Local Elections Steal Spotlight from EU Vote in Romania

The upcoming European elections are being overshadowed in Romania as the focus shifts to local elections scheduled for the same day. The far-right AUR party, expected to rank second in the polls, is facing uncertainty regarding which EU parliamentary group it could align with due to an ongoing dispute with Viktor Orban’s Fidesz.

Majority of Romanians show support for the EU and acknowledge the advantages of joining in 2007. However, there is a lack of understanding among the populace about how the European institutions function. Past election campaigns have seen Romanian candidates for the European Parliament concentrating more on domestic issues, resulting in low voter turnout compared to other elections.

This year, the merging of the EU elections with local elections has shifted the focus away from European issues, including crucial matters in Romanian politics such as Schengen. The absence of televised debates featuring representatives from all major parties and the participation of some politicians in both local and European elections have contributed to this shift.

The United Right Alliance—consisting of USR, PMP, and Forța Dreptei—is struggling to convey a unified message as it represents different European political families. Their main emphasis lies in positioning themselves as the true right-wing liberal force in Romania, even during meetings with Romanian communities in the EU.

Despite its strong showing in the polls, the far-right AUR has downplayed European issues in its campaign. The party, which targets rural areas and focuses on local elections, has minimal references to the EU elections in its campaign materials, featuring historical figures on posters rather than candidates. AUR remains the only parliamentary party in Romania not affiliated with a European political group.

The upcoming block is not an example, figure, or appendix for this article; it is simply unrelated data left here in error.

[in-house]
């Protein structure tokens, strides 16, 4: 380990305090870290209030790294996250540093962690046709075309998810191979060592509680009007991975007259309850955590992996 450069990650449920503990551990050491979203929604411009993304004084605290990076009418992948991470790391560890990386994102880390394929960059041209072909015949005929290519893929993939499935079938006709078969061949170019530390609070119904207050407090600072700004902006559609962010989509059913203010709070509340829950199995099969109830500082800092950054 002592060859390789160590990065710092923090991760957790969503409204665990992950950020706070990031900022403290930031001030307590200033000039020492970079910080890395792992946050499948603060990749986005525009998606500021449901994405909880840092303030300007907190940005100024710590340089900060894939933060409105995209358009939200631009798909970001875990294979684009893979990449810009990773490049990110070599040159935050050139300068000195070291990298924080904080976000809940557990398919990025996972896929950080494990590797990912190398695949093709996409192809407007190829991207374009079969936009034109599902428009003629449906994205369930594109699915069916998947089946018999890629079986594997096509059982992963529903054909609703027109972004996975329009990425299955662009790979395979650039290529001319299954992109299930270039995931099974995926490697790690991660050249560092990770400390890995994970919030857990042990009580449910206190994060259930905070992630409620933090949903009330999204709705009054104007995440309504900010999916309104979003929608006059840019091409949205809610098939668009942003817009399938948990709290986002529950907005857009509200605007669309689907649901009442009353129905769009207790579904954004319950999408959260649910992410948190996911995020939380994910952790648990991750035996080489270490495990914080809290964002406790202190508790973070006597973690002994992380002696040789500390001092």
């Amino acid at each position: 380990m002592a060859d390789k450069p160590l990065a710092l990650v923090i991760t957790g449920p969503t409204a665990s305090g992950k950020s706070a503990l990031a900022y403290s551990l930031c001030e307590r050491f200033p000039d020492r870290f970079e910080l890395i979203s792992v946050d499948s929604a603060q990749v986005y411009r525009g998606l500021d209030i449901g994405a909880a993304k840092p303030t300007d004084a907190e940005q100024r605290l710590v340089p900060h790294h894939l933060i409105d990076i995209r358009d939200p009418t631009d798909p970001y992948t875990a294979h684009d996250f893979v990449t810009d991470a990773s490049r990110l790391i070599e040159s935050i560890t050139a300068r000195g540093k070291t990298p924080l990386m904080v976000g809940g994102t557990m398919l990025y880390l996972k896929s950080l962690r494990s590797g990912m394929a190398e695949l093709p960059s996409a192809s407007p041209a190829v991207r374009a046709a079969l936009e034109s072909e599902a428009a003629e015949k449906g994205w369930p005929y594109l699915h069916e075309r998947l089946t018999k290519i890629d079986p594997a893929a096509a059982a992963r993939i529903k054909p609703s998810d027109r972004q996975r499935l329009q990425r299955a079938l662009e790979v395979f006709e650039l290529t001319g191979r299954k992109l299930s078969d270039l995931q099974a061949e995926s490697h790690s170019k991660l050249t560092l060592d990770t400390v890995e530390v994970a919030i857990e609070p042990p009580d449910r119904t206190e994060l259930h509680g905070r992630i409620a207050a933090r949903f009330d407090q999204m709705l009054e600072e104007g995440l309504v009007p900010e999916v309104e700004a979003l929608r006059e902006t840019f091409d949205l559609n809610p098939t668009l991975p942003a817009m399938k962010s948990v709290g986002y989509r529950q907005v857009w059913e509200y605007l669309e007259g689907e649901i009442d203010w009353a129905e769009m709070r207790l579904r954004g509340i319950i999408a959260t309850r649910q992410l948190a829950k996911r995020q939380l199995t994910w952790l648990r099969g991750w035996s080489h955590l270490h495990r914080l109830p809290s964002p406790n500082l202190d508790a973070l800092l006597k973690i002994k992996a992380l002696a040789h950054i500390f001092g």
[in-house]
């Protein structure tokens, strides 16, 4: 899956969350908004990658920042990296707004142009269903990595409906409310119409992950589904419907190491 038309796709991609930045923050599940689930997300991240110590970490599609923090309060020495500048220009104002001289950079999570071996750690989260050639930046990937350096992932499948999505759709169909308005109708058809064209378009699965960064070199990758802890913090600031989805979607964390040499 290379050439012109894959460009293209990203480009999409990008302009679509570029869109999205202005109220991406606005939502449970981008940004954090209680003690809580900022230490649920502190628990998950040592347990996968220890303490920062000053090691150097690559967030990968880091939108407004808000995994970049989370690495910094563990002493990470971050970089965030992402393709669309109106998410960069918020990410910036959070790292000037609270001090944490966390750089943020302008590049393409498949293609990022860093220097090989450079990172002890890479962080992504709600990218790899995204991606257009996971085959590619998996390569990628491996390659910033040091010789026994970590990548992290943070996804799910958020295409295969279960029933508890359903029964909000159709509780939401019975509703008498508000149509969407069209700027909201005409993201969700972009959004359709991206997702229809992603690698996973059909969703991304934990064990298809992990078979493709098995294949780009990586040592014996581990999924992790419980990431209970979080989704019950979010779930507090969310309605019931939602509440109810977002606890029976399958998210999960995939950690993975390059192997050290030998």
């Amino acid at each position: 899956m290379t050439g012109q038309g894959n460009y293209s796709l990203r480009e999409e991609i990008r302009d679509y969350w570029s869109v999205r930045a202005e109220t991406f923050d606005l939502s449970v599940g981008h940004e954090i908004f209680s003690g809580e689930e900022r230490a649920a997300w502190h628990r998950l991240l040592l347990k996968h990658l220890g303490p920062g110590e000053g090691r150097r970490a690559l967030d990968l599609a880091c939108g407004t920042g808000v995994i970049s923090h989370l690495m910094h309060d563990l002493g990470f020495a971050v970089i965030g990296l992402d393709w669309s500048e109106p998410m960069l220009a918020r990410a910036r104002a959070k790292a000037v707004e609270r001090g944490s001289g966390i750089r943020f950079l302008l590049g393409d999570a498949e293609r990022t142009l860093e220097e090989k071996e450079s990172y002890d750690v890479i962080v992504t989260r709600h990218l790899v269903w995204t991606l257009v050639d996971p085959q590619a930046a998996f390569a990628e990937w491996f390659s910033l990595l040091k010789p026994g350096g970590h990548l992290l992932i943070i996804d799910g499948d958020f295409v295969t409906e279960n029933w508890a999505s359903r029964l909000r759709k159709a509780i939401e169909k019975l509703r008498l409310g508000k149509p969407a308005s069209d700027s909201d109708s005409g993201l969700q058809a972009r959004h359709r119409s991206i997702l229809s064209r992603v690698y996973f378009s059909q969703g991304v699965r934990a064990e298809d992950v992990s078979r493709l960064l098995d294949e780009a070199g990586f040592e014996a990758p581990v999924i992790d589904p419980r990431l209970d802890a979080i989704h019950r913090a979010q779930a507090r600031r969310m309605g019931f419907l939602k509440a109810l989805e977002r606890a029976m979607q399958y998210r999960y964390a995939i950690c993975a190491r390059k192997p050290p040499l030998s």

In the latest polls by Europe Elects and Euractiv’s polling partner, the PSD-PNL alliance is projected to secure around 45% of the vote in the EU elections, with AUR following at 22%, the United Right Alliance at 13%, and UDMR at 5%. Renew Europe’s REPER, which currently has five MEPs, is not expected to surpass 3% in these polls.

The far-right AUR party’s attempt to join the ECR has been hindered by internal conflicts, particularly with Viktor Orban’s Fidesz. AUR’s leader, George Simion, has faced challenges in aligning with the ECR due to its hawkish stance against the Democratic Alliance of Hungarians in Romania, which has close ties to Fidesz.

As the political landscape in Romania continues to evolve, the upcoming elections will be crucial in determining the country’s representation in the European Parliament. Stay updated with Euractiv for more insights on the EU elections.

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